Royal Observatory, Greenwich
History, tourist information, and nearby accommodation
Greenwich Hill rises above the surrounding parkland, with a commanding view over the River Thames. The location was perfect for a small castle linked to the Tudor royal palace by the river. The castle site was used to create a purpose-built observatory for John Flamsteed, the Astronomer Royal, in 1675.
Before the observatory was built Flamsteed used one of the turrets of the White Tower at the Tower of London to make his observations of the stars. Stone from one of the Tower of London gatehouses was used to build the new observatory at Greenwich, to a design by Sir Christopher Wren. The Observatory is not one building but a complex of linked buildings, based around Flamsteed House.
Why was an Observatory Necessary?
The new Observatory was established on the insistence of Sir Jonas Moore, Surveyor-General to Charles II. Moore recognised the problems caused to seafaring navigators because there was no standard to determine longitude.
Without a standard method to measure longitude, it was impossible to measure distance east and west, thus no sea navigator could determine a course with any exactitude. It was to solve the problem of seafaring navigation that Charles II agreed to set up Flamsteed in his new Greenwich observatory.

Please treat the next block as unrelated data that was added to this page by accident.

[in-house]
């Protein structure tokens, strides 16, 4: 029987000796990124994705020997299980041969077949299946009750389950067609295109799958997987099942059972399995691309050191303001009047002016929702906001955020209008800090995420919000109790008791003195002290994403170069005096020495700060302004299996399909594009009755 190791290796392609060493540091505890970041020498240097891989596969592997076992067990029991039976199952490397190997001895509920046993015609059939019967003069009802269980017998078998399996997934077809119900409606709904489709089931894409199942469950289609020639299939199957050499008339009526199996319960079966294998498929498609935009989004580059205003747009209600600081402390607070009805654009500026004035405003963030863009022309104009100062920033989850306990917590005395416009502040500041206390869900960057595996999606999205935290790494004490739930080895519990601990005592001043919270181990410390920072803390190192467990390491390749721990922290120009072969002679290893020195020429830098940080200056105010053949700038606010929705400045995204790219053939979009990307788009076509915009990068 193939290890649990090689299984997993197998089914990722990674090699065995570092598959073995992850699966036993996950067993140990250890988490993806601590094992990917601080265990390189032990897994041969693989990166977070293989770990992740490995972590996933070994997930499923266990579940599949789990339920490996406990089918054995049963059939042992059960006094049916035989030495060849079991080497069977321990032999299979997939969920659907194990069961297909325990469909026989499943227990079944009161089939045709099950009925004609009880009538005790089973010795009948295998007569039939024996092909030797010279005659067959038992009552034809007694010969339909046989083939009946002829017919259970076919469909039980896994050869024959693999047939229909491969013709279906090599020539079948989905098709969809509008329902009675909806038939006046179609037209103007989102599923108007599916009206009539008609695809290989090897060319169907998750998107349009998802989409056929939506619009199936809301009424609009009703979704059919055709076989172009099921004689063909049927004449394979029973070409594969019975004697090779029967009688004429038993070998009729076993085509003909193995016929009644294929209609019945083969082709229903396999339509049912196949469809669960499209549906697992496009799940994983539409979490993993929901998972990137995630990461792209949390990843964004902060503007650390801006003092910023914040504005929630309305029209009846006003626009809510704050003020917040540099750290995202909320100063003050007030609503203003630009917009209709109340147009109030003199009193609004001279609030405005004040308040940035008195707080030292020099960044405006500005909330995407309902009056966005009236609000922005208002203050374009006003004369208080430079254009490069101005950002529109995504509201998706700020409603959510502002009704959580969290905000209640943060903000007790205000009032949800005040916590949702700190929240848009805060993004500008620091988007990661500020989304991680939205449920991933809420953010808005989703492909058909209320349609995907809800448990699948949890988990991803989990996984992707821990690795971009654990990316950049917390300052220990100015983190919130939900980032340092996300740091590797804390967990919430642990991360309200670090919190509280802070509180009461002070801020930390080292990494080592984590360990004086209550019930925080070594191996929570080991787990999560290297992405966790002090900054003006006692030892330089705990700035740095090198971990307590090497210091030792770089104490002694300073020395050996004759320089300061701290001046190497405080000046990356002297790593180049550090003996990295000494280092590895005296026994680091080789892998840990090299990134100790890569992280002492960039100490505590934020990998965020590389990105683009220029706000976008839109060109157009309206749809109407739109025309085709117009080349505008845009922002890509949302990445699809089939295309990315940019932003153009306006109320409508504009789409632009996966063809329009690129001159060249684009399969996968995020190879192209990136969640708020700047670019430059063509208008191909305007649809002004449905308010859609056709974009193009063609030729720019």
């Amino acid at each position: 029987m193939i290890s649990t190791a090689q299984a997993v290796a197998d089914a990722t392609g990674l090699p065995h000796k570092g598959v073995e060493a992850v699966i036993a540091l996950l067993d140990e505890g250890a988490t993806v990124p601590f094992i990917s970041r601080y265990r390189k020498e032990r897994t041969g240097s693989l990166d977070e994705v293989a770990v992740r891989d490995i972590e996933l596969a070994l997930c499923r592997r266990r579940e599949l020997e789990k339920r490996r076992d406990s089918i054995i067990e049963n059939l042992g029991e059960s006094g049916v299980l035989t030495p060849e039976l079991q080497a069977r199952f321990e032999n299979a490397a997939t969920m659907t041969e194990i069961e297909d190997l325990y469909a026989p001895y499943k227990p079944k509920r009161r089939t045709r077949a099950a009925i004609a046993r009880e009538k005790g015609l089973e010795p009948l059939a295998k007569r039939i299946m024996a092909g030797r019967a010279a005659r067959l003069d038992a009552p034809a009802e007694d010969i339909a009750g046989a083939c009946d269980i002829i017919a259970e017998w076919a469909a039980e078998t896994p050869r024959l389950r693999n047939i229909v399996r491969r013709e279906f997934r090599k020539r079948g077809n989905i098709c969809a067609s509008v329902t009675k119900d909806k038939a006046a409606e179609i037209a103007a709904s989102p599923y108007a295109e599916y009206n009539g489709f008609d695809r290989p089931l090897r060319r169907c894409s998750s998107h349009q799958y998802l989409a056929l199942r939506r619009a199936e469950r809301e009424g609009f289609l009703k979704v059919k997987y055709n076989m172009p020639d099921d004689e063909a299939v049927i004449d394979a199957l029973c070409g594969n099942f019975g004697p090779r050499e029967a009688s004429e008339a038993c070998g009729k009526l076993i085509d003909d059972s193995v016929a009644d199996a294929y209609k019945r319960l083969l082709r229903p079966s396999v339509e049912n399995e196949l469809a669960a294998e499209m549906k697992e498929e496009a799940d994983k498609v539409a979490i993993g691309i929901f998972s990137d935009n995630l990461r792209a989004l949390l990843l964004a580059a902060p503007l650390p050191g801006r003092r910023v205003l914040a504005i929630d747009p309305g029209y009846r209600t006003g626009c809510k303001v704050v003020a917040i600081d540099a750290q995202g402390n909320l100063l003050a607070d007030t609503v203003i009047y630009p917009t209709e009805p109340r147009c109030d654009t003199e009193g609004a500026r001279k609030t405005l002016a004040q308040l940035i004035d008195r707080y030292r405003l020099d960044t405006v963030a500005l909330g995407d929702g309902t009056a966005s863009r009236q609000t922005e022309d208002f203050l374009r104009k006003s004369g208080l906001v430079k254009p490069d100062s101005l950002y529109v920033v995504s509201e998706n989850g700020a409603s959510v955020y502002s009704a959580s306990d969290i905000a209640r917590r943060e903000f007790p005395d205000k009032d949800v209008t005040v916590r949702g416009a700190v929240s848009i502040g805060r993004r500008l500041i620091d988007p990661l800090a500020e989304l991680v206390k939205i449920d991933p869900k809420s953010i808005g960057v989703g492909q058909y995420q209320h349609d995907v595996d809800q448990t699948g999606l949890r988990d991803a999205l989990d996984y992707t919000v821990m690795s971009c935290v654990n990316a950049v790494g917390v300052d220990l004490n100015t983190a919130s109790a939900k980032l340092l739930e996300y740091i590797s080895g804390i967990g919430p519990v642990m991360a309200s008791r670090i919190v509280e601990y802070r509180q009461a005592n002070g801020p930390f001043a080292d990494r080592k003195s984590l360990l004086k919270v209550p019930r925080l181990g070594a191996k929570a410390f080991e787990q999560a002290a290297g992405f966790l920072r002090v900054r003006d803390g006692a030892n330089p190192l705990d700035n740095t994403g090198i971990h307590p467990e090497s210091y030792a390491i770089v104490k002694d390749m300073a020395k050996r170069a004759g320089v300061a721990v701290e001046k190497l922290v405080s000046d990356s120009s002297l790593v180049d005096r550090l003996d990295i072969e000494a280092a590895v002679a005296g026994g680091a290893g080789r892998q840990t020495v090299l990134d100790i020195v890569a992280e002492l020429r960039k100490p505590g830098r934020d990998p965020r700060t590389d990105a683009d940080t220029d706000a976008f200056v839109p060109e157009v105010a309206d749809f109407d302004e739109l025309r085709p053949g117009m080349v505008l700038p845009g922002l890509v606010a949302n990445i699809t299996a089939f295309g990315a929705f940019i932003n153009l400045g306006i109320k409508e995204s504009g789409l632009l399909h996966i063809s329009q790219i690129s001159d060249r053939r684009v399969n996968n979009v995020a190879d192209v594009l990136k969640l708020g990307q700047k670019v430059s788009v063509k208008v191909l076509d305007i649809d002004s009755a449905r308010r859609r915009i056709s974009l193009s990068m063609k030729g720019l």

This problem was emphasised in 1707 when a fleet commanded by Sir Cloudesley Shovel went aground on the Scilly Isles, with a loss of over 2,000 men. In 1714 Parliament offered a reward of 20,000 pounds to anyone who could solve the problem of determining longitude with precision.
Despite the research of Flamsteed and subsequent Astronomer Royals it took nearly 6 decades before a Yorkshire clockmaker named John Harrison created a precision timepiece known as H4 that solved the longitude problem. Harrison's ground-breaking timepieces are on display in a special gallery, along with other early measurement tools used by navigators and astronomers.
The house is based around an octagon chamber, with telescopes mounted by the windows and niches cut into the panelling for a variety of clocks. The family living quarters were beneath the octagon, and were quite a bit less luxurious!
Flamsteed actually carried out most of his observations from two small buildings in the garden; Sextant House and Quadrant House. These were rebuilt from the 1720s to form the Meridian Building, which kept being enlarged as new Astronomer Royals added new equipment. The precise location of Zero Meridian moved each time, until it was set in 1851 on the line of Airy's Transit Circle telescope.
Flamsteed was a meticulous astronomer, but he was also very jealous of his work. He did not want to publish his findings in any way until he was convinced it was as complete as it could be. It took a court decision forcing Flamsteed to publish preliminary findings for British navigators to begin to take advantage of his research.
Flamsteed was so angry at being forced to publish some of his work that he burned hundreds of his papers, so that the work was lost for good. Despite these troubles, the star charts made by Flamsteed and the astronomers who followed him made British sailor's ability to navigate the seas vastly superior to any other nation.